Infinity Q charged by the SEC with overvaluing assets by more than $1 billion while pocketing tens of millions of dollars in fees.
The SEC’s complaint alleges that, from at least 2017 through February 2021, Velissaris engaged in a fraudulent scheme to overvalue assets held by the Infinity Q Diversified Alpha mutual fund and the Infinity Q Volatility Alpha private fund. According to the complaint, Velissaris executed the overvaluation scheme by altering inputs and manipulating the code of a third-party pricing service used to value the funds’ assets. Velissaris allegedly collected more than $26 million in profit distributions through his fraudulent conduct and without disclosing his activities to investors.
“We allege that, while Velissaris marketed the mutual fund as a way for retail investors to access investment strategies typically reserved for high net worth clients, what he actually offered them were fraudulent documents, altered performance results, and manipulated valuations,” said Gurbir S. Grewal, Director of the SEC’s Division of Enforcement. “This case affirms our commitment to using all our tools to root out misconduct in the $18 trillion private fund arena, a growing market attracting more and more institutional investors, including public pension funds, university endowments, and charitable foundations.”
“We allege that Velissaris, in an attempt to cover up his scheme, sought to actively deceive the staff by creating backdated minutes of valuation meetings that never occurred and altering documents that described Infinity Q’s valuation policies,” said Adam S. Aderton, Co-Chief of the SEC’s Asset Management Unit. “We also allege that Velissaris sent forged term sheets to the auditor of the mutual fund and the private fund.”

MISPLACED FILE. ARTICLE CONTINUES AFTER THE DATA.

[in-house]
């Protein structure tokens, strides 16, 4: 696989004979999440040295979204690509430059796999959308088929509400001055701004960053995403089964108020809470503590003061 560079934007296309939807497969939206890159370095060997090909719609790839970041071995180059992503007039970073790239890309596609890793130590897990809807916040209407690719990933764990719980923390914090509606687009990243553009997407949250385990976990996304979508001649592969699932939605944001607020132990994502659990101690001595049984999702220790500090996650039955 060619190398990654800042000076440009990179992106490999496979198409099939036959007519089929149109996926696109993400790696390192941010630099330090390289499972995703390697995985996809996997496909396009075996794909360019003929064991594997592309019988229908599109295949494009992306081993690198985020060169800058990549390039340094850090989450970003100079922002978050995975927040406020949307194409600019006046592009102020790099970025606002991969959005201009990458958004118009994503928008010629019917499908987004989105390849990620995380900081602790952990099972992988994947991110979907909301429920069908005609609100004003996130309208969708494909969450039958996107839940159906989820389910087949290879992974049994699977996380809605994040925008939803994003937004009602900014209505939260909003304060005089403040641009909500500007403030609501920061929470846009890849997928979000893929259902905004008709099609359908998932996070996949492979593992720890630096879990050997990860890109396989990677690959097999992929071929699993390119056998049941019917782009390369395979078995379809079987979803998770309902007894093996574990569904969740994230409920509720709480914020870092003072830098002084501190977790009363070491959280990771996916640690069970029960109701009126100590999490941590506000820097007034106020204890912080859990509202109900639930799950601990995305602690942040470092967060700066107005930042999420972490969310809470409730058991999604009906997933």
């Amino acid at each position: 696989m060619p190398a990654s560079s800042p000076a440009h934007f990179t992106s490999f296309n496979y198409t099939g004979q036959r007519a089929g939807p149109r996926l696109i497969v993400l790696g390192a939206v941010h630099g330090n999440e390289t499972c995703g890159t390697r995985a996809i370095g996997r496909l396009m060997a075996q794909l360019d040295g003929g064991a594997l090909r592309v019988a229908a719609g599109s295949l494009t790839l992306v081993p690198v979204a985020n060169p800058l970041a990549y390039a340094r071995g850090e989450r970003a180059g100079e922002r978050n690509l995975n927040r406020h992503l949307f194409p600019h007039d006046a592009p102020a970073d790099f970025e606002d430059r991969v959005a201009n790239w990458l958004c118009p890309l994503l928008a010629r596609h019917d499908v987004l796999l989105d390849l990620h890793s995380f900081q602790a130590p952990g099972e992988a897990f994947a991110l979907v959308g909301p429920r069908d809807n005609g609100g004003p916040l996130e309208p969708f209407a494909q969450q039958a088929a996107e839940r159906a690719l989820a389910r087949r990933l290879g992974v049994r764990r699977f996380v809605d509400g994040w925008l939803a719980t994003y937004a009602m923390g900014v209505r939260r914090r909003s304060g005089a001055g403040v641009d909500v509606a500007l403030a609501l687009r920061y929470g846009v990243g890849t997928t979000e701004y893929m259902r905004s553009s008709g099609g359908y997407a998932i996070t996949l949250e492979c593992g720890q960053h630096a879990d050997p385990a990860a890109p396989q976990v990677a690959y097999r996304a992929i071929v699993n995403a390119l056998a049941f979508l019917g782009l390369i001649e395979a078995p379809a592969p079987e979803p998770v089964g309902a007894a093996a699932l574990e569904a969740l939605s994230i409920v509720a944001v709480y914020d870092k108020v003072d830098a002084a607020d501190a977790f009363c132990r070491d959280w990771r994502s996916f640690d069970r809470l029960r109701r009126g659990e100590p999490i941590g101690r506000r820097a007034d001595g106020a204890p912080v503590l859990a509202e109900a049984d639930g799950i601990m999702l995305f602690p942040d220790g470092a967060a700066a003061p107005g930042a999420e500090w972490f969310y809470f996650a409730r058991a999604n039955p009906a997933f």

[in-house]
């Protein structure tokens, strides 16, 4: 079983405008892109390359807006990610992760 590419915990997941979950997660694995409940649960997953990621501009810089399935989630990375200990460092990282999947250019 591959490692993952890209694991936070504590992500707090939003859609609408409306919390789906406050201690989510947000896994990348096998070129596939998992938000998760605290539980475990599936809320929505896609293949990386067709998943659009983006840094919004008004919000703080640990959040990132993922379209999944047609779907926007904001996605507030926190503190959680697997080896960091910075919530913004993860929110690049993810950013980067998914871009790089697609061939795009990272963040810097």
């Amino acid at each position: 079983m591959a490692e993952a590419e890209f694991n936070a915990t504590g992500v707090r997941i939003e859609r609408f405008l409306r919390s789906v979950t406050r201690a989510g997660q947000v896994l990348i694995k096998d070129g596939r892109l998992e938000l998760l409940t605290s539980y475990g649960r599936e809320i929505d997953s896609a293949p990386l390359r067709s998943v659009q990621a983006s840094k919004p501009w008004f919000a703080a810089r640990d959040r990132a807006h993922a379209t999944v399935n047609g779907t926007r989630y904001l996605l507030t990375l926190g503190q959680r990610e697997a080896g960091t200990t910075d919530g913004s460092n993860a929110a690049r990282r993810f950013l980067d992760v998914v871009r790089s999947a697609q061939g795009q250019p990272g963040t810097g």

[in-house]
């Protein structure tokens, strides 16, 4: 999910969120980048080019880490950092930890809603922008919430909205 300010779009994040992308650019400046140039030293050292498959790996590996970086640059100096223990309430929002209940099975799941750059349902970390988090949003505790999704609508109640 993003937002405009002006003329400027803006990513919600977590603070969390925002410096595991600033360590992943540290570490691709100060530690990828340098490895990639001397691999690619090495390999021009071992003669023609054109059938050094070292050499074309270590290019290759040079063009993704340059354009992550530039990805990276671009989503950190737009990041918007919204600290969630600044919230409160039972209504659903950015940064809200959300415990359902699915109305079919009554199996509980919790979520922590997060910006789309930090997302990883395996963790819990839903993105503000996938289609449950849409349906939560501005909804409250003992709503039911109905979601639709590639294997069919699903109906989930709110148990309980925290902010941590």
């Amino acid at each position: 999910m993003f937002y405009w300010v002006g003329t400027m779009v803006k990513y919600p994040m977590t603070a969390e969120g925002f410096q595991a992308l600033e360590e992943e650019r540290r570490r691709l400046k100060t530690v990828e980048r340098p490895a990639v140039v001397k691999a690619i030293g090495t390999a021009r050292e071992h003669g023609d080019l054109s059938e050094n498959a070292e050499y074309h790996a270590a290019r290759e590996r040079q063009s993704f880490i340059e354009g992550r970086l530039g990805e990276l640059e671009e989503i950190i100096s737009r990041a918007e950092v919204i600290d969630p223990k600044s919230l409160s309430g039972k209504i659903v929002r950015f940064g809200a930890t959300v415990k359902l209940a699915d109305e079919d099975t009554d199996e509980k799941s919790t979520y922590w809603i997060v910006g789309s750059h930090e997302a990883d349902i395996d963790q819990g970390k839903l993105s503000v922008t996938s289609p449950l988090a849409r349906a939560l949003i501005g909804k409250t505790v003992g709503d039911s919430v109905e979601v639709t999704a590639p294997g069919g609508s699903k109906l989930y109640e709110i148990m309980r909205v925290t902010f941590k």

The SEC also alleges that, by masking actual performance, Velissaris sought to thwart redemptions by investors who likely would have requested a return of their money had they known the funds’ actual performance, particularly in the volatile markets in the wake of the COVID-19 pandemic. The complaint alleges that at times during the pandemic, the funds’ actual values were half of what investors were told.
In February 2021, Velissaris was removed from his role with Infinity Q after SEC staff confronted the firm with information suggesting that Velissaris had been adjusting the third-party pricing model. Several days later, at Infinity Q’s request and to protect shareholders, the Commission issued an order (Investment Company Act Rel. No. 34198 (Feb. 22, 2021)) to suspend redemptions of the mutual fund.
The SEC’s complaint, filed in the U.S. District Court for the Southern District of New York, charges Velissaris with violating antifraud and other provisions of the federal securities laws. The complaint seeks permanent injunctive relief, return of allegedly ill-gotten gains, and civil penalties. The SEC also seeks to bar Velissaris from serving as a public company officer and director.
In parallel actions, the U.S. Attorney’s Office for the Southern District of New York today announced criminal charges against Velissaris, and the Commodity Futures Trading Commission (CFTC) announced civil charges against him.
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Mark Astarita is a nationally recognized securities attorney, who represents investors, financial professionals and firms in securities litigation, arbitration and regulatory matters, including SEC and FINRA investigations and enforcement proceedings.
He is a partner in the national securities law firm Sallah Astarita & Cox, LLC, and the founder of The Securities Law Home Page - SECLaw.com, which was one of the first legal topic sites on the Internet. It went online in 1995 and is updated daily with news, commentary and securities law related links.